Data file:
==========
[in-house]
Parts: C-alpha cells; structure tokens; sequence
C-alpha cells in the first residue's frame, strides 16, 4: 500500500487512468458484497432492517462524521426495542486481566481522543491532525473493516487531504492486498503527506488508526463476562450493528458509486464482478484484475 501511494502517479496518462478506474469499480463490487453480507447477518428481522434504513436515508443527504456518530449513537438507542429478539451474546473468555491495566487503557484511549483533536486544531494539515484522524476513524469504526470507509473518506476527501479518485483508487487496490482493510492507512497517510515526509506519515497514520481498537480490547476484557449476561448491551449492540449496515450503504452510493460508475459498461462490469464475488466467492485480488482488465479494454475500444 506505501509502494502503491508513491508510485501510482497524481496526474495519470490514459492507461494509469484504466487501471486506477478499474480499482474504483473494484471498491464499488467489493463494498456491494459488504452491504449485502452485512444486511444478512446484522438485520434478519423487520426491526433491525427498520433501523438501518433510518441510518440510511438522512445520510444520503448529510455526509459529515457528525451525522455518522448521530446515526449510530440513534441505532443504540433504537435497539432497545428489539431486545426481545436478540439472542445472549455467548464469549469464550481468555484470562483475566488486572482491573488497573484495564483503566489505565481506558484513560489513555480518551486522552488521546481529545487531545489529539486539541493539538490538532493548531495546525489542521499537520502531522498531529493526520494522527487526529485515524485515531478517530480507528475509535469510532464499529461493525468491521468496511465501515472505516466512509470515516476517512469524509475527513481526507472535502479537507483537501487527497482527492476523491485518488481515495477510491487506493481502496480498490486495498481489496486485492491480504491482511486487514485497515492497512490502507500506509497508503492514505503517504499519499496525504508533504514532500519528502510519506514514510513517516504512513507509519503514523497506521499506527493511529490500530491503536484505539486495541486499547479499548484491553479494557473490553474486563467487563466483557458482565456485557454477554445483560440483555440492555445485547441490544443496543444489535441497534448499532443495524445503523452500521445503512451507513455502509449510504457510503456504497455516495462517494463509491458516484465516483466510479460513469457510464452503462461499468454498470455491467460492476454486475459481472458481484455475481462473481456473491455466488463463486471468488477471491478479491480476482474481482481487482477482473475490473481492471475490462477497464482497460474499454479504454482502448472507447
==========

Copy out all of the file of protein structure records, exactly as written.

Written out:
[in-house]
Parts: C-alpha cells; structure tokens; sequence
C-alpha cells in the first residue's frame, strides 16, 4: 500500500487512468458484497432492517462524521426495542486481566481522543491532525473493516487531504492486498503527506488508526463476562450493528458509486464482478484484475 501511494502517479496518462478506474469499480463490487453480507447477518428481522434504513436515508443527504456518530449513537438507542429478539451474546473468555491495566487503557484511549483533536486544531494539515484522524476513524469504526470507509473518506476527501479518485483508487487496490482493510492507512497517510515526509506519515497514520481498537480490547476484557449476561448491551449492540449496515450503504452510493460508475459498461462490469464475488466467492485480488482488465479494454475500444 506505501509502494502503491508513491508510485501510482497524481496526474495519470490514459492507461494509469484504466487501471486506477478499474480499482474504483473494484471498491464499488467489493463494498456491494459488504452491504449485502452485512444486511444478512446484522438485520434478519423487520426491526433491525427498520433501523438501518433510518441510518440510511438522512445520510444520503448529510455526509459529515457528525451525522455518522448521530446515526449510530440513534441505532443504540433504537435497539432497545428489539431486545426481545436478540439472542445472549455467548464469549469464550481468555484470562483475566488486572482491573488497573484495564483503566489505565481506558484513560489513555480518551486522552488521546481529545487531545489529539486539541493539538490538532493548531495546525489542521499537520502531522498531529493526520494522527487526529485515524485515531478517530480507528475509535469510532464499529461493525468491521468496511465501515472505516466512509470515516476517512469524509475527513481526507472535502479537507483537501487527497482527492476523491485518488481515495477510491487506493481502496480498490486495498481489496486485492491480504491482511486487514485497515492497512490502507500506509497508503492514505503517504499519499496525504508533504514532500519528502510519506514514510513517516504512513507509519503514523497506521499506527493511529490500530491503536484505539486495541486499547479499548484491553479494557473490553474486563467487563466483557458482565456485557454477554445483560440483555440492555445485547441490544443496543444489535441497534448499532443495524445503523452500521445503512451507513455502509449510504457510503456504497455516495462517494463509491458516484465516483466510479460513469457510464452503462461499468454498470455491467460492476454486475459481472458481484455475481462473481456473491455466488463463486471468488477471491478479491480476482474481482481487482477482473475490473481492471475490462477497464482497460474499454479504454482502448472507447